Your thyroid gland is one of the endocrine glands that makes hormones to regulate physiological functions in your body, like metabolism (heart rate, sweating, energy consumed). Other endocrine glands include the pituitary, adrenal, and parathyroid glands and specialized cells within the pancreas.
The parathyroid glands are four tiny glands in the neck. They are usually no bigger than grains of rice. Their job is to control the level of calcium in the blood.
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Thyroid problems are common and affect many people. Having a thyroid problem may mean that your thyroid gland(s) is underactive and doesn’t want to work hard enough. Or, it may mean that your gland is overactive and works to hard. Your thyroid gland may also grow larger or develop lumps.
In some cases, one or more of the parathyroid glands becomes enlarged. The gland(s) become too active, leading to problems throughout the body.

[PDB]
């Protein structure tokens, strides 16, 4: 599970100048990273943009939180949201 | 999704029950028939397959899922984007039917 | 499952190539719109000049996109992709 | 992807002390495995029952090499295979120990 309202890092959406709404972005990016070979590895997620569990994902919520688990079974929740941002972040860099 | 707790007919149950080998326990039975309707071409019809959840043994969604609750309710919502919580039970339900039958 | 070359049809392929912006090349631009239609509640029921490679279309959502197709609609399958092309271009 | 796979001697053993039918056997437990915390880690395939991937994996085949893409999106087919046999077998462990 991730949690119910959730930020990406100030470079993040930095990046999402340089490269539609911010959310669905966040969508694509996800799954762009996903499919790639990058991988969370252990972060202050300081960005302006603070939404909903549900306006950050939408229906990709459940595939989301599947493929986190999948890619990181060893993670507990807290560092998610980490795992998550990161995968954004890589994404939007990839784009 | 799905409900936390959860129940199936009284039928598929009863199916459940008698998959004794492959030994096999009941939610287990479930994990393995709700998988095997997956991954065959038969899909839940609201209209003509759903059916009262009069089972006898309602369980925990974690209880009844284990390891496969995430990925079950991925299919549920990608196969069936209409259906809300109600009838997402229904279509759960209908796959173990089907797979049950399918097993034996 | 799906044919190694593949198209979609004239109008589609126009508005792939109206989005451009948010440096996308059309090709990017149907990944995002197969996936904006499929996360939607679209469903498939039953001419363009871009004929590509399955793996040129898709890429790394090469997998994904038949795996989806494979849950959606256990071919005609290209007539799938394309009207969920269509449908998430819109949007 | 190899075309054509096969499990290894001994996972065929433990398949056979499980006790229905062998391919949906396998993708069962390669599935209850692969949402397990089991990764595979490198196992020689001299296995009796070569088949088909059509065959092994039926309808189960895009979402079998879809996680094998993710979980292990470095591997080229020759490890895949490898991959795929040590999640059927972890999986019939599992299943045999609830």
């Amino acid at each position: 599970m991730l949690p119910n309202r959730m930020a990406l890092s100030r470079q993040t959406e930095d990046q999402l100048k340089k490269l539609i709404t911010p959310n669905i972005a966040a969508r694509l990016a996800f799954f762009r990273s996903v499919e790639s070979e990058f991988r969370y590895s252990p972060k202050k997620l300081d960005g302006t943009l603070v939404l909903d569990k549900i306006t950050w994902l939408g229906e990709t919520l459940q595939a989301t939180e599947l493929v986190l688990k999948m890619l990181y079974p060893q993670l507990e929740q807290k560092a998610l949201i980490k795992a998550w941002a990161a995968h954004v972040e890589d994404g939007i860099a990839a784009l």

Problems with the thyroid can be very noticeable and cause many symptoms, including changes in your energy level.
Parathyroid gland problems are often nonspecific and people don’t realize they have a problem. Possible symptoms include:
- Muscle weakness, tiredness
- Confusion, poor memory, depression
- Nausea and vomiting, abdominal pain, hard stools
- Frequent thirst, need to urinate often
- Joint or bone pain
Depending on what has caused the thyroid problem, it can be treated with medications, thyroid hormones, surgery or destroyed with radioactive iodine.
Surgery can be done to remove enlarged parathyroid glands. This allows the level of calcium in the blood to go back to normal.